ACCEPTINGTHE TORAH, AGAIN
Rabbi David Walk
Rabbi Aharon Lichtenstein of Yeshivat Har Eztiyon in one of his speeches to the Yeshiva discussed a certain kipa wearing professor who defined himself as an observant secular Jew. Most of us wouldn't call someone who wears a kipa all the time on an American college campus as a secular Jew. But this extremely honest gentleman wanted to explain that even though Torah defined his ritual behavior, it didn't permeate his thought process. He believed that he could think, feel and, even, do as he pleased, as long as no technical Torah rules were broken. Reb Aharon went on to explain that 'A person may be a shoemaker, a physicist or an economist, but if Torah lives within him and the focus of his life is the aspiration to "sit in God's house all the days of my life" – then this person lives a life of Torah. Such a person does not feel that Torah limits or constricts his life; rather, he feels that it guides and inspires him.'
The great writer and religious thinker C. S. Lewis (1898-1963) pointed out that when a person speaks about "real life," he refers to those elements of life which he values most highly. Sadly, I think that many Jews make a distinction between their Torah values and real life. They're saying that Torah is relevant only within limited areas of their life. This is a problem. To combat this position we refer in our prayers to the Torah as Torat Chayim, the Torah of Life. According to Rav Lichtenstein there are many reasons for this. It comes from God the source of life, it gives life, it is alive and grows from generation to generation, and, unlike cultures which glorify death, our Torah occupies itself with life and sanctifies life. But the moat important reason is that Torah understands life and its necessities, and has something to say about every possible aspect of life. Torah is about life and its issues, which is why the ideal life is the life of Torah. This life is one in which we live with Torah at its center.
Unfortunately there are many of us who live lives with whole areas which we view as outside the realm of Torah. I think that we can apply the famous statement of Shamai to this issue. In Pirkei Avot we quote Shamai as saying that we should make our Torah keva (1:15). Now the word keva means set or permanent. Usually people understand Shamai's instruction to mean that we should set aside regular times for Torah study. But I would like to suggest that he meant that we should build our lives around Torah and its principles. Make it the stable foundation upon which we build our lives.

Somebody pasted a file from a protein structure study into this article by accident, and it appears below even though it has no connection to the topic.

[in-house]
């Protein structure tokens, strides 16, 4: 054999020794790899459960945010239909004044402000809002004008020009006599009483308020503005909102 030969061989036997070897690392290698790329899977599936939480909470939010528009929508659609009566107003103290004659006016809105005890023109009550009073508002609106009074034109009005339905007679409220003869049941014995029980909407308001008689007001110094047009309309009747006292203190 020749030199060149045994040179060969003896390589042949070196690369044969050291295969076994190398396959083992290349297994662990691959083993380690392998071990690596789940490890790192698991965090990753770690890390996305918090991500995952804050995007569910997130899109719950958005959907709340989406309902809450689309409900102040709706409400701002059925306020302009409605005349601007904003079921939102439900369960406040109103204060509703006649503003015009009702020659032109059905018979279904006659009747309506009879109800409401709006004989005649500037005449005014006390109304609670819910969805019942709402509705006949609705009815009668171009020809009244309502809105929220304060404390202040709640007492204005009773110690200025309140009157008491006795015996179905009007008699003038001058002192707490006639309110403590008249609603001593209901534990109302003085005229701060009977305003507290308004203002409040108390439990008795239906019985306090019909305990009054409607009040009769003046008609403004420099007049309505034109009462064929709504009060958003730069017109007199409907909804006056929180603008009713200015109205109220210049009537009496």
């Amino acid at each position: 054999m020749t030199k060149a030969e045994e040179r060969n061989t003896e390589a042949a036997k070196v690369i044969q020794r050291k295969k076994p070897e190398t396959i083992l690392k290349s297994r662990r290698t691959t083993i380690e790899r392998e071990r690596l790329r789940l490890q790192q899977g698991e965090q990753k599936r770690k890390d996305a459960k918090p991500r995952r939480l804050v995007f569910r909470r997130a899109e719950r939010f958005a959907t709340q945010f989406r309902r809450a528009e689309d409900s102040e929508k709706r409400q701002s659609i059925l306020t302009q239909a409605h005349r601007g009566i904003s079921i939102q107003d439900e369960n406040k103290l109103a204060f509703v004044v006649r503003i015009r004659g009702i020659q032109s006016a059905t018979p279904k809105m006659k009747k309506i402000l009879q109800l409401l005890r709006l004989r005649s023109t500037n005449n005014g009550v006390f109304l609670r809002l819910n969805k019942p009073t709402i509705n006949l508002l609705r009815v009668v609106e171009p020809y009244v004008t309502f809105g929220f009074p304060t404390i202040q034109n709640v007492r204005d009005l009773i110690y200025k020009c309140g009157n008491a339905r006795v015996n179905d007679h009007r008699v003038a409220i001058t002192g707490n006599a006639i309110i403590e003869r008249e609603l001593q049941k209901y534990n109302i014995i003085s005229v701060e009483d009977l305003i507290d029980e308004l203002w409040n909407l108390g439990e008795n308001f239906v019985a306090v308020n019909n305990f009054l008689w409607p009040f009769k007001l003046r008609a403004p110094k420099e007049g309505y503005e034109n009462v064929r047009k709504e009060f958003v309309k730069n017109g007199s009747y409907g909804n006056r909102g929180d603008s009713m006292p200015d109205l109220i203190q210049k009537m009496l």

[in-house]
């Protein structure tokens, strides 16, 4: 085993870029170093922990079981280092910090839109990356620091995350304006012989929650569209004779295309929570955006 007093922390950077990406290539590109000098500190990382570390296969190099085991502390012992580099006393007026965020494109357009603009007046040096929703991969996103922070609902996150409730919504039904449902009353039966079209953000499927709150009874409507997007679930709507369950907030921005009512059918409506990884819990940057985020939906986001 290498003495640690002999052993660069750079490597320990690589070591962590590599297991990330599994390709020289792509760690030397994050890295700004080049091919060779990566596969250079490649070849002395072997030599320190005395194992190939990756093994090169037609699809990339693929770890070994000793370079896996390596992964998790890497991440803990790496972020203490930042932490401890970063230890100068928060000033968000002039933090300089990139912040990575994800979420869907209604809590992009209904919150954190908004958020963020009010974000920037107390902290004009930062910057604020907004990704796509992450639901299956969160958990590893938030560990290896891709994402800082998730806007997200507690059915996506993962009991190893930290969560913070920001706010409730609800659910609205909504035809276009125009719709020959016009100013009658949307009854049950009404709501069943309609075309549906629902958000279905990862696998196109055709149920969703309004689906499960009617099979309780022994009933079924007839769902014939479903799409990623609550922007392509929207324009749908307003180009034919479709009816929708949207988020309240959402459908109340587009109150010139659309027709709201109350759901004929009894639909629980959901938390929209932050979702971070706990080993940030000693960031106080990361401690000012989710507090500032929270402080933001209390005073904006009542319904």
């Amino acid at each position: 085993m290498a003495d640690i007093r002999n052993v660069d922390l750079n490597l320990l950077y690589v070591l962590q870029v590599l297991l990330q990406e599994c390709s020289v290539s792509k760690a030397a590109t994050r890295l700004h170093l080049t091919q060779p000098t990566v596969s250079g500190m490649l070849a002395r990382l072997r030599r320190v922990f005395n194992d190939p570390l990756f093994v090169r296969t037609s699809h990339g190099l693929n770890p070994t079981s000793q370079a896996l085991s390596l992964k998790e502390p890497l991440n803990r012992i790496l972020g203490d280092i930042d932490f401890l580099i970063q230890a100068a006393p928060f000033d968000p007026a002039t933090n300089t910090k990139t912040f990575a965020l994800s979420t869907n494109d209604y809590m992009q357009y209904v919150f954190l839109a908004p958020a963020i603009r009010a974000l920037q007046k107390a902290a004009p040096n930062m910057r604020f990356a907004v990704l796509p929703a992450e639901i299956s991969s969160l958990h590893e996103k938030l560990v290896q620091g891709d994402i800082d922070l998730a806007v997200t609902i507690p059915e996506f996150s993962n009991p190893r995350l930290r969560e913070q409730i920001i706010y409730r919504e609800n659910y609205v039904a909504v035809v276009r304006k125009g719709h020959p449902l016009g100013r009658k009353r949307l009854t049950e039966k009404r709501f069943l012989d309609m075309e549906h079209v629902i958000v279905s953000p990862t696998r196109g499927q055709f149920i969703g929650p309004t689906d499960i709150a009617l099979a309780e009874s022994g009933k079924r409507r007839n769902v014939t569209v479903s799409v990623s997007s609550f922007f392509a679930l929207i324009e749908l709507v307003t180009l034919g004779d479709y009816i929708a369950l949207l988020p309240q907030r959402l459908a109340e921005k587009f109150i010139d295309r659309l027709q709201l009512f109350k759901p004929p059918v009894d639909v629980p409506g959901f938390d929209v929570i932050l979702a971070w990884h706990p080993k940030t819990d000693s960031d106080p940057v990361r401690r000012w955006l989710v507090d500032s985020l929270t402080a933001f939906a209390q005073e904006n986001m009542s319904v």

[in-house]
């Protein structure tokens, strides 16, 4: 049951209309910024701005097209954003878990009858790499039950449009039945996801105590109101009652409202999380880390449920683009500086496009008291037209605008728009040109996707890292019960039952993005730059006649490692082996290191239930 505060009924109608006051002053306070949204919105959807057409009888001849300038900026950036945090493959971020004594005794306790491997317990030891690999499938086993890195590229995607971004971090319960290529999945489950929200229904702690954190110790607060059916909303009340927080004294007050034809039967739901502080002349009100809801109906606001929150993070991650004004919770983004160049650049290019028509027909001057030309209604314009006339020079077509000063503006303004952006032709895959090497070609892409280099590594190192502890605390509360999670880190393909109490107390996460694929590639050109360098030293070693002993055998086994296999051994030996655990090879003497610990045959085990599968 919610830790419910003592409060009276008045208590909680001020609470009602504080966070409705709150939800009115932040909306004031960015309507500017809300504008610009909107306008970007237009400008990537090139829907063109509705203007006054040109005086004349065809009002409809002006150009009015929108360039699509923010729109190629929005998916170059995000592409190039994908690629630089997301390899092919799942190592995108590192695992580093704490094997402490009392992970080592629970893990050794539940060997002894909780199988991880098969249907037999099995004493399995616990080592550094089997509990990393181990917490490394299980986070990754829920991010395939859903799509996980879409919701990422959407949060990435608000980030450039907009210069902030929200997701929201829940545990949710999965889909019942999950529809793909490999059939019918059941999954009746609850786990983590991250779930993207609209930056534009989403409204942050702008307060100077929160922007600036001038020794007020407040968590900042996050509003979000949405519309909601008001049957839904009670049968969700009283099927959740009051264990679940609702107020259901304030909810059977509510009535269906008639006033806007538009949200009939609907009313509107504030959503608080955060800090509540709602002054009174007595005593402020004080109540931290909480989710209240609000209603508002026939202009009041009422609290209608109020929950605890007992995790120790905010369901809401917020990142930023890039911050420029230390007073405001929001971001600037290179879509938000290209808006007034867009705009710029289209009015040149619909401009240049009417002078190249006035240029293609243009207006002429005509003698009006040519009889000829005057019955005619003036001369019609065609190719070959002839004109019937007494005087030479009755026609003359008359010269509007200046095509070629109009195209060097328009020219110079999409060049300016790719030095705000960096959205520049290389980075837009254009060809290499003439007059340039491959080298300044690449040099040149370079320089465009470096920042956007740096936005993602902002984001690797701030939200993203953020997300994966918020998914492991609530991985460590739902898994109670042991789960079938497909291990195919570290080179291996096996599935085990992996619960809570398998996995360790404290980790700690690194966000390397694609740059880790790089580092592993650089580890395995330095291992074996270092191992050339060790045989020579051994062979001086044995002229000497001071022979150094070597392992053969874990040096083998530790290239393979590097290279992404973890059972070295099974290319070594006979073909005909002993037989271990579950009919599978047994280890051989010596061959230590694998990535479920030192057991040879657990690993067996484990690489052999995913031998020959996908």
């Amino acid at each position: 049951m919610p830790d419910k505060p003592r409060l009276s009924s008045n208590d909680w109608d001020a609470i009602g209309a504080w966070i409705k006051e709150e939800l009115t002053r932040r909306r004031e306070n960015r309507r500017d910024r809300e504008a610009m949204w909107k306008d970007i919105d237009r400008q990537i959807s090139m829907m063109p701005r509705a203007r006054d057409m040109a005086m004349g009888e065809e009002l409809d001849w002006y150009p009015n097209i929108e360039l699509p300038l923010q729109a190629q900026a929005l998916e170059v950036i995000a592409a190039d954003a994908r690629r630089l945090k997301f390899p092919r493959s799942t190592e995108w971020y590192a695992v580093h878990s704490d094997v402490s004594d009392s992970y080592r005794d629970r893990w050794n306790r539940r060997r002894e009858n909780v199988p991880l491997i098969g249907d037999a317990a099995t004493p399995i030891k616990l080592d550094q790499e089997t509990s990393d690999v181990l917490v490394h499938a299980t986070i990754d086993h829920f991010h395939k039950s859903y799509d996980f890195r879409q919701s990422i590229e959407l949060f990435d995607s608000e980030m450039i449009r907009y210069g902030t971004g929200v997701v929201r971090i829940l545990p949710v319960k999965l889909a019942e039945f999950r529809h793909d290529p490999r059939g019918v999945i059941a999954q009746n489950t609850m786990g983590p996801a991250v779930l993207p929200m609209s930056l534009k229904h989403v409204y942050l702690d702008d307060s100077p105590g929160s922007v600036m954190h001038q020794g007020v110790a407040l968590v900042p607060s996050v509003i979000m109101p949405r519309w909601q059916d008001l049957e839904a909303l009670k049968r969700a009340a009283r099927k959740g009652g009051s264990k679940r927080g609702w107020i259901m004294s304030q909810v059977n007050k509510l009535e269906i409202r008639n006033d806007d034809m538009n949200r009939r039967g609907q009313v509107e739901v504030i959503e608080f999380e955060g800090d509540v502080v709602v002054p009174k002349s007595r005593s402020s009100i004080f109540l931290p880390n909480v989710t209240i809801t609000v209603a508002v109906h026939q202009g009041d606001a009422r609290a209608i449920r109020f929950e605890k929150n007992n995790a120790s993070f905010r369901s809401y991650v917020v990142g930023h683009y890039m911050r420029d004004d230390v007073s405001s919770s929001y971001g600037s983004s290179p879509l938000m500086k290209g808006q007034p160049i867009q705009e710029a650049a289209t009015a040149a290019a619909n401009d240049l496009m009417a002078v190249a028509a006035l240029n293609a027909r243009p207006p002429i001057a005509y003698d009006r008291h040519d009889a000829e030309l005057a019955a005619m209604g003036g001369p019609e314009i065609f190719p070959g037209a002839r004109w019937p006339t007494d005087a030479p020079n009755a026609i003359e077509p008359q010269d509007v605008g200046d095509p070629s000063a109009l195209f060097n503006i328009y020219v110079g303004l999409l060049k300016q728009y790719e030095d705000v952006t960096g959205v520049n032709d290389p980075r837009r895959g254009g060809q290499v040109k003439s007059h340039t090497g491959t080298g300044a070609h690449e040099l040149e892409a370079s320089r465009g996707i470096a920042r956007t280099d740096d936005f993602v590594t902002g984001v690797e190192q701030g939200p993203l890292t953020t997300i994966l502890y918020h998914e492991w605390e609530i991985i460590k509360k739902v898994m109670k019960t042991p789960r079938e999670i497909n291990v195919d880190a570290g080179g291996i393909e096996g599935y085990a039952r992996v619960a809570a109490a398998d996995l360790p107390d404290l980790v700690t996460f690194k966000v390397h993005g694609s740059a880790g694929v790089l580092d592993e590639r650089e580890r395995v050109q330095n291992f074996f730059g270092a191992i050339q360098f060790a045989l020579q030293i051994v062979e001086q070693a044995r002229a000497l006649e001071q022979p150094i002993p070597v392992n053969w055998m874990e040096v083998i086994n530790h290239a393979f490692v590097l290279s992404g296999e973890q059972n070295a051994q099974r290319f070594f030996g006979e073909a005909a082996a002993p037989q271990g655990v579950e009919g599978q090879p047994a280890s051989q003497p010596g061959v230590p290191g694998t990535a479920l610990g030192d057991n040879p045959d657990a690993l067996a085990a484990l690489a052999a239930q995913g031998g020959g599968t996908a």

In our prayers we refer to Shavuot as z'man matan Toroteinyu, the time of the giving of our Torah. We believe this to be true. It is the time when God gave us the Torah. But just like Yom Kippur is the time when God granted us atonement, we have turned the day into one of working hard to access this atonement; we should similarly, on Shavuot, endeavor to access this Torah being offered. It's our job to make this time of the giving of our Torah into the day of our accepting the Torah. And this must be done every year.
I find it fascinating that right after the Ten Commandments were given with such fanfare at
When we judge our annual acceptance of the Torah, I believe that there are two areas in which we must weigh our progress. While inspecting my progress in the areas of Torah study, ethical behavior and moral business practices, do I feel the exquisite joy expressed in the verse: Happy are we! How good is our portion! How beautiful my heritage (preliminary morning service)! That would be in keeping with the obligation to be joyous on the festivals. And secondly, is my Torah commitment spreading to new areas of my life? That question is critical to making my Torah life my real life.
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